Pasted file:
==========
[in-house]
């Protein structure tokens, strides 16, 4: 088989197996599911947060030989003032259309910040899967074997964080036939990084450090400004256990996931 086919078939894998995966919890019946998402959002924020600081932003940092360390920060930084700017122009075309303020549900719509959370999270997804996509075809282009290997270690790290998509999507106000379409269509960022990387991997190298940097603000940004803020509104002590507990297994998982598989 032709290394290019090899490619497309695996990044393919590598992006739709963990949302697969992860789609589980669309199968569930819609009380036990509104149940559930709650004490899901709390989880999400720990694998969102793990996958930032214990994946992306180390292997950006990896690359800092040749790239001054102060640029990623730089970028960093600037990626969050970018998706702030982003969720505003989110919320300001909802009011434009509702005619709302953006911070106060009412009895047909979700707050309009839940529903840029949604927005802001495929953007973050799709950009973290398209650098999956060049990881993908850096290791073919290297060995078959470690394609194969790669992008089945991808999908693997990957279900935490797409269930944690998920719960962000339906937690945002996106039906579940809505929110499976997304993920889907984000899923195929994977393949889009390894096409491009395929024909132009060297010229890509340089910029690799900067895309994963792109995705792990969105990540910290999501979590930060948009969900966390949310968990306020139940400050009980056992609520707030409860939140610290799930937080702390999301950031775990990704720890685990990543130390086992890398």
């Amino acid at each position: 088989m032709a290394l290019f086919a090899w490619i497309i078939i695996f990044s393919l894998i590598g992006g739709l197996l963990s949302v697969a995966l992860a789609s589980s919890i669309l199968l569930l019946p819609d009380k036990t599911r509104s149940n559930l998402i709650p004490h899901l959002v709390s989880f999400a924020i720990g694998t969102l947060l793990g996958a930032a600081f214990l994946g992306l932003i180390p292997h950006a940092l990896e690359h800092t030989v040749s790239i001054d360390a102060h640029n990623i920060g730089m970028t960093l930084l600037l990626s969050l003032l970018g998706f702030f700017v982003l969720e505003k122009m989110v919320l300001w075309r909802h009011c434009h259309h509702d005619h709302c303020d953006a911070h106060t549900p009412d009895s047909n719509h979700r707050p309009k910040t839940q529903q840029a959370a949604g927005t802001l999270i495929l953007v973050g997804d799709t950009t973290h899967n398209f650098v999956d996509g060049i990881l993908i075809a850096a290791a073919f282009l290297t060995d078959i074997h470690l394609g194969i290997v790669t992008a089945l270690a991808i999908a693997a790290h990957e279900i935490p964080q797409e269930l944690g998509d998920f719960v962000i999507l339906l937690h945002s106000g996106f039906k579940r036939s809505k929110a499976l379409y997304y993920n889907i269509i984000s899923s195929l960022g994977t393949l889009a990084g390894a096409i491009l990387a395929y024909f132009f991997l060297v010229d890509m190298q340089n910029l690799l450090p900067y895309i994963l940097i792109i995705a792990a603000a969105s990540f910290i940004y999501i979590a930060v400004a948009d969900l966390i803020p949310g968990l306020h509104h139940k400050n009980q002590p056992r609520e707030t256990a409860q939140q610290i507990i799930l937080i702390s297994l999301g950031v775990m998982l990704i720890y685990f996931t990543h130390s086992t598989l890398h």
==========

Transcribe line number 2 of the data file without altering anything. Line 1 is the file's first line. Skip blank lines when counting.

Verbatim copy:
């Protein structure tokens, strides 16, 4: 088989197996599911947060030989003032259309910040899967074997964080036939990084450090400004256990996931 086919078939894998995966919890019946998402959002924020600081932003940092360390920060930084700017122009075309303020549900719509959370999270997804996509075809282009290997270690790290998509999507106000379409269509960022990387991997190298940097603000940004803020509104002590507990297994998982598989 032709290394290019090899490619497309695996990044393919590598992006739709963990949302697969992860789609589980669309199968569930819609009380036990509104149940559930709650004490899901709390989880999400720990694998969102793990996958930032214990994946992306180390292997950006990896690359800092040749790239001054102060640029990623730089970028960093600037990626969050970018998706702030982003969720505003989110919320300001909802009011434009509702005619709302953006911070106060009412009895047909979700707050309009839940529903840029949604927005802001495929953007973050799709950009973290398209650098999956060049990881993908850096290791073919290297060995078959470690394609194969790669992008089945991808999908693997990957279900935490797409269930944690998920719960962000339906937690945002996106039906579940809505929110499976997304993920889907984000899923195929994977393949889009390894096409491009395929024909132009060297010229890509340089910029690799900067895309994963792109995705792990969105990540910290999501979590930060948009969900966390949310968990306020139940400050009980056992609520707030409860939140610290799930937080702390999301950031775990990704720890685990990543130390086992890398």